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Author Topic: On the topic of Zendrum sounds  (Read 1260 times)

Inspector 109

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On the topic of Zendrum sounds
« on: April 06, 2010, 06:54:29 PM »

Hey Everybody,
We've been very busy here with R&D projects lately.
We've designed, built, and delivered Zendrumdude's 30 trigger LT-D, and we've enjoyed watching you debate the merits of an expanded production model version of his custom layout idea. We've also designed and built a 28 trigger ZAP starting with the original diagonal grid layout where almost every inch of the face was filled with triggers- no room left for the branding iron logo!

These projects are born by your imagination and made possible by the Z4 circuitry available in all new Zendrums and also as retrofits to existing Zendrums. Still going strong with instrument rebuilds and wireless installs, additional triggers, knobs and jacks, etc., so the Custom Shop is always busy with something interesting to scratch our heads over. The answer is almost always "yes" now.

I wanted to clarify our thinking here regarding sounds and maybe tie together some ongoing threads about this.

We have no plans to make sounds generate from inside the Zendrum although I can see where that may appeal to some users. The cost of undertaking such a project would be quite large, and I'm afraid, quite limiting sonically.
The power consumption, cabling, and a static library of sounds would immediately date the Zendrum in a way we have avoided for over 15 years of production.

What makes more sense to us is a separate robust sound player unit, with expandable/upgradeable library.
This would be something that ANY musician could have the option to use with ANY Zendrum, old or new.
This is also more in keeping with our idea that Zendrums should never become obsolete, but instead should grow with the player's talent and taste over time, like any fine acoustic instrument always has.

We are now seriously discussing the development of an EXTERNAL sound player for reasonable end-user cost, with simple hardware and intuitive software. This is also something that could serve as a MIDI expander for any existing drumset trigger interface- Roland, Alesis, Yamaha, KAT, Pintech, etc., or any keyboard or computer system.
Use the Zendrum, or use your drumpads, or both. It serves as the ideal system for first timers and gigging musicians alike or anyone else who needs good sounds in a portable, reliable package. I should know because I've been searching for the "right" thing for a long, long time.

This will still take quite a while to get done, but we're already working on the first sound libraries to go in it now and debating amongst ourselves about memory, speed, and connectivity. You can help steer this discussion, too.
Don't worry, our consistant aim is to never leave anybody behind as we move forward, and your comments and practical ideas are always very welcome.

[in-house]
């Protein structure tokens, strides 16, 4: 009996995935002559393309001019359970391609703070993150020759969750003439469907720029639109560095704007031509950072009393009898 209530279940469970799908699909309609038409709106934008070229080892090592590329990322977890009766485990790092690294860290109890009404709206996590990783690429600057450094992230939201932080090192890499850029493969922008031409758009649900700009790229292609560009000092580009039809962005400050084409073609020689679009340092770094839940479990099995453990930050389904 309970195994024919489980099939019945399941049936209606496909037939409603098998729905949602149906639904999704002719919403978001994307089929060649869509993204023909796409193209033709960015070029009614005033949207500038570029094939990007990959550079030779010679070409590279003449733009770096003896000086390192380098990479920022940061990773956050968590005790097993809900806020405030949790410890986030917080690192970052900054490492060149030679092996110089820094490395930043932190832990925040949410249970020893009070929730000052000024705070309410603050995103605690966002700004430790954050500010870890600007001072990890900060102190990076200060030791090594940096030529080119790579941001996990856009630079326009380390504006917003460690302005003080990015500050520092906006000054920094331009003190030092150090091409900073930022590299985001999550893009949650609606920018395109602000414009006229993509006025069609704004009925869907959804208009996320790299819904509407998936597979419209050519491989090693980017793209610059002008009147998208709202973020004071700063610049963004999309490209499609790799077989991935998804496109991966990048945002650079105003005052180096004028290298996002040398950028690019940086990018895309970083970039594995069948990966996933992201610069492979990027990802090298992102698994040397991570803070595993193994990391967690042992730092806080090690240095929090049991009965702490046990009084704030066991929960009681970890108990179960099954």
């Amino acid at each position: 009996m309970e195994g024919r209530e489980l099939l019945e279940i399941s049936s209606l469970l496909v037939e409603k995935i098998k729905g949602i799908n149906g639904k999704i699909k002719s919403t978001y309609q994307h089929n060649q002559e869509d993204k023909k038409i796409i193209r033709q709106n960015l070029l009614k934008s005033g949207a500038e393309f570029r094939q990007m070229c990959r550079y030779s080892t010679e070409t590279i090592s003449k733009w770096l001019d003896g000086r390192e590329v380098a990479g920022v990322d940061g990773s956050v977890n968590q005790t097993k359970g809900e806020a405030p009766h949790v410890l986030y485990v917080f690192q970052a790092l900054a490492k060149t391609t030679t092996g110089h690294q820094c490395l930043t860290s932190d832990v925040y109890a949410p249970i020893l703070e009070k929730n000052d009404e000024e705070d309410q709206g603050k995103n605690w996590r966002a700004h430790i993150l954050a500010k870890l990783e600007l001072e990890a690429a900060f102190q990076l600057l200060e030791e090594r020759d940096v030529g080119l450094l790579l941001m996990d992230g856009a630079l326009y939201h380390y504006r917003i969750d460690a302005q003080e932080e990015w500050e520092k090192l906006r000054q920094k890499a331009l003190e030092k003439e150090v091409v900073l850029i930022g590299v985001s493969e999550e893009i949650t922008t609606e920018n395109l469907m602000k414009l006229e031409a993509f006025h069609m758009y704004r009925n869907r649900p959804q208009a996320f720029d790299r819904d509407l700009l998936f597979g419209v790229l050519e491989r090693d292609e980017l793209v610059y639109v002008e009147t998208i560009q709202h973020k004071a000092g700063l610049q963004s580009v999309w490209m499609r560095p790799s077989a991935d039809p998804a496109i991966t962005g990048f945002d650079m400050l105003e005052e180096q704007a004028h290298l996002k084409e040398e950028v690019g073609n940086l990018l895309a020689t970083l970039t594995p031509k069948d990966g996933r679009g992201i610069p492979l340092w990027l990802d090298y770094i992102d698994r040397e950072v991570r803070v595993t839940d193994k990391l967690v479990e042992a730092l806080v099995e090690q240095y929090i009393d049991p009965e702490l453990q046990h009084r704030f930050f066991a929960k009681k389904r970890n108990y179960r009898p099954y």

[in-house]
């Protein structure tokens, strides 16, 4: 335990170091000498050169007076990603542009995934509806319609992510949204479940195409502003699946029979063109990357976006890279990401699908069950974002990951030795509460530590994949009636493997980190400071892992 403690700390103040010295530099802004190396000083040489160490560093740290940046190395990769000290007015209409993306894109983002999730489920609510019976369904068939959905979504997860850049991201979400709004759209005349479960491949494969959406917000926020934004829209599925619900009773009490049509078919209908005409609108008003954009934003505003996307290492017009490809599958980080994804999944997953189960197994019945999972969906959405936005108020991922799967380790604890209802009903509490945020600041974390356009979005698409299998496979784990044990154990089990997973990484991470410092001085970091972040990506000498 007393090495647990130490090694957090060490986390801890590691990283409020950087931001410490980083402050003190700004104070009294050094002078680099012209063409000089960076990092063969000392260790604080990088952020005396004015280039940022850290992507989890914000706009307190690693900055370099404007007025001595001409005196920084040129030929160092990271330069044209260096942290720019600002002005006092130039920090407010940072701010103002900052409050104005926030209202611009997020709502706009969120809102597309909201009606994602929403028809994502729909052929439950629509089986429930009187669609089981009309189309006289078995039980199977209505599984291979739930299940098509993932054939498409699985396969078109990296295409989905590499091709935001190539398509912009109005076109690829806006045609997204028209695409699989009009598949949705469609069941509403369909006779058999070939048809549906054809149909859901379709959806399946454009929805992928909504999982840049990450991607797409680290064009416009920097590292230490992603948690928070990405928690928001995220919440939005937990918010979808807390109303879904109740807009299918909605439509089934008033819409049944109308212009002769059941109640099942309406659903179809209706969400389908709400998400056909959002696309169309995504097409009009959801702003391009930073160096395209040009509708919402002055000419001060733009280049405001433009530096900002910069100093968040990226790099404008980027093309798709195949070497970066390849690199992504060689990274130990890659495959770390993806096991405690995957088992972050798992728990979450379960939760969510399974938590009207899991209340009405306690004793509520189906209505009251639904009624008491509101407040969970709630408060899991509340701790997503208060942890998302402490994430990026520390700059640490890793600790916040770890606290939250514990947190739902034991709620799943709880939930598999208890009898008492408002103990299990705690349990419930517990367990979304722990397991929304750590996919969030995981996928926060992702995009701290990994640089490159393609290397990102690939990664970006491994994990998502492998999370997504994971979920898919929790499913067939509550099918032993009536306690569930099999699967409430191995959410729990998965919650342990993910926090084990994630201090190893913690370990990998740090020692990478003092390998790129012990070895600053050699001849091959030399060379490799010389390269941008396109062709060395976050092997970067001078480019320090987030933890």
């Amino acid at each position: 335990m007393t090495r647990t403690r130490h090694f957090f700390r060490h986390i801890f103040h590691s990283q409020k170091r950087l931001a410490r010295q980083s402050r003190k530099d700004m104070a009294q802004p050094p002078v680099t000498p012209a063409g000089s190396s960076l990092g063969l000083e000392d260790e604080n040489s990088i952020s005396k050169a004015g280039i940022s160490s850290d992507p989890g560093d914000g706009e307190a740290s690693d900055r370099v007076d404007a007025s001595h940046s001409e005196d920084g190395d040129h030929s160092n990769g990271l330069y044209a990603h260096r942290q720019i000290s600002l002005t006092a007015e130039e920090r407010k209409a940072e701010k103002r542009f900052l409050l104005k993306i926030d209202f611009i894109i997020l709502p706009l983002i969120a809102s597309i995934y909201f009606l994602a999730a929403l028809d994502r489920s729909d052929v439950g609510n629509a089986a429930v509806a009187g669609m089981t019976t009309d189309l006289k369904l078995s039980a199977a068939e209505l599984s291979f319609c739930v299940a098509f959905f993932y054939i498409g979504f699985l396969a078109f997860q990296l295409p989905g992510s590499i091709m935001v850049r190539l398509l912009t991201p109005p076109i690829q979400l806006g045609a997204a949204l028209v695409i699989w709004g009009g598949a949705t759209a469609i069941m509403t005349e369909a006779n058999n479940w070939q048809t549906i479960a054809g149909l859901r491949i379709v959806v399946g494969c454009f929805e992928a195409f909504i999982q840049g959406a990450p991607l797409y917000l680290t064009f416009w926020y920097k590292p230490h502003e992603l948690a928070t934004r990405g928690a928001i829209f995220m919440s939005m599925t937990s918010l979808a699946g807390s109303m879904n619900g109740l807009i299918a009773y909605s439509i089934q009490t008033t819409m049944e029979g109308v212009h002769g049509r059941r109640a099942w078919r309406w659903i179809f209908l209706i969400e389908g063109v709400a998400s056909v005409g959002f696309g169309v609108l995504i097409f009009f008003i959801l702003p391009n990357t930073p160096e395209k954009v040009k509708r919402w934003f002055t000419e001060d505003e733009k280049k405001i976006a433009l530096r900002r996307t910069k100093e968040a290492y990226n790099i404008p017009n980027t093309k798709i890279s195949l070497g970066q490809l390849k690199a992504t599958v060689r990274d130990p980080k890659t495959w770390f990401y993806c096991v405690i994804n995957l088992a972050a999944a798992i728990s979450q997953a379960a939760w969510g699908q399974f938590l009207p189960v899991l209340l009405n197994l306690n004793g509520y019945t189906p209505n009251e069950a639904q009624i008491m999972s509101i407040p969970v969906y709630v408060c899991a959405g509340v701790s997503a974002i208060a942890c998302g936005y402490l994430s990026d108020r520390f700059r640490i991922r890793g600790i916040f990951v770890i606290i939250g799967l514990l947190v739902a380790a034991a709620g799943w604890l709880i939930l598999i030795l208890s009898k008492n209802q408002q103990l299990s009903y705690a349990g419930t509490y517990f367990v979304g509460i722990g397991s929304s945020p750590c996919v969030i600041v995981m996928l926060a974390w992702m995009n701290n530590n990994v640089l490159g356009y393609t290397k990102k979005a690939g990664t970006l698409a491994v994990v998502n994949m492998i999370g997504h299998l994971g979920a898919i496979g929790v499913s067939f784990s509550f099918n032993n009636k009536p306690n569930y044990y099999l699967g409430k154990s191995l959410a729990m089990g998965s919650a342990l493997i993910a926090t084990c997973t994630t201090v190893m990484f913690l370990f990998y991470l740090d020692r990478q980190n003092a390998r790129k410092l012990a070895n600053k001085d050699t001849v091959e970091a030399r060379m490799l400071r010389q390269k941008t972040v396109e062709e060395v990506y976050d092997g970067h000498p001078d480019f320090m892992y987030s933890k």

David
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David Haney
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MustangMick

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Re: On the topic of Zendrum sounds
« Reply #1 on: April 07, 2010, 02:22:52 PM »

Mmmmm.....mmmmmm and more mmmmmm 8)

Mick

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Re: On the topic of Zendrum sounds
« Reply #2 on: April 07, 2010, 03:22:10 PM »

This is a great idea.  I think the daunting part for a lot of folks, evidenced in recent forum threads, is the ultra-steep learning curve inherent in software systems.  The way I read this idea, it sounds like it bridges the gap between plug-n-play modules, and ultra-flexible software systems.  Bring it on!  Let me be a tester!

Jer
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Pyrate

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Re: On the topic of Zendrum sounds
« Reply #3 on: April 07, 2010, 03:27:29 PM »

Avast Thar Mateys,

     Methinks that the Olde Pyrate should be a tester.  After all, with only two functioning brain cells left in me head (the result of Captain Morgan Spiced Rum), if a simple minded denizon of the deep such as meself can figure it out, then anyone can.

Fair Winds and Following Seas,
Pyrate
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Re: On the topic of Zendrum sounds
« Reply #4 on: April 07, 2010, 08:22:14 PM »

Have I ever mentioned my middle name is "beta"? "the mayor"
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Pocket Master

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Re: On the topic of Zendrum sounds
« Reply #5 on: April 07, 2010, 09:17:54 PM »

The Pocket Master wants to put his bid in to test the next best thing to come out of Zendrum HQ.  Pick me Pick me Pick me........

Rob
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Zebrawood ZX-Z4, 30 Triggers, Honey Sunburst Flame Maple ZX-Z4, 29 Triggers on the ZX BABY!!!!, Apple® MacBook® Pro, Ableton Live, Superior Drummer 2.0 with expansion packs, BFD2, Internal Wireless Midijet Pro, Roland FC-300 MIDI Foot Controller, QSC K12 and Ksub

Slavedave

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Re: On the topic of Zendrum sounds
« Reply #6 on: April 08, 2010, 09:34:08 AM »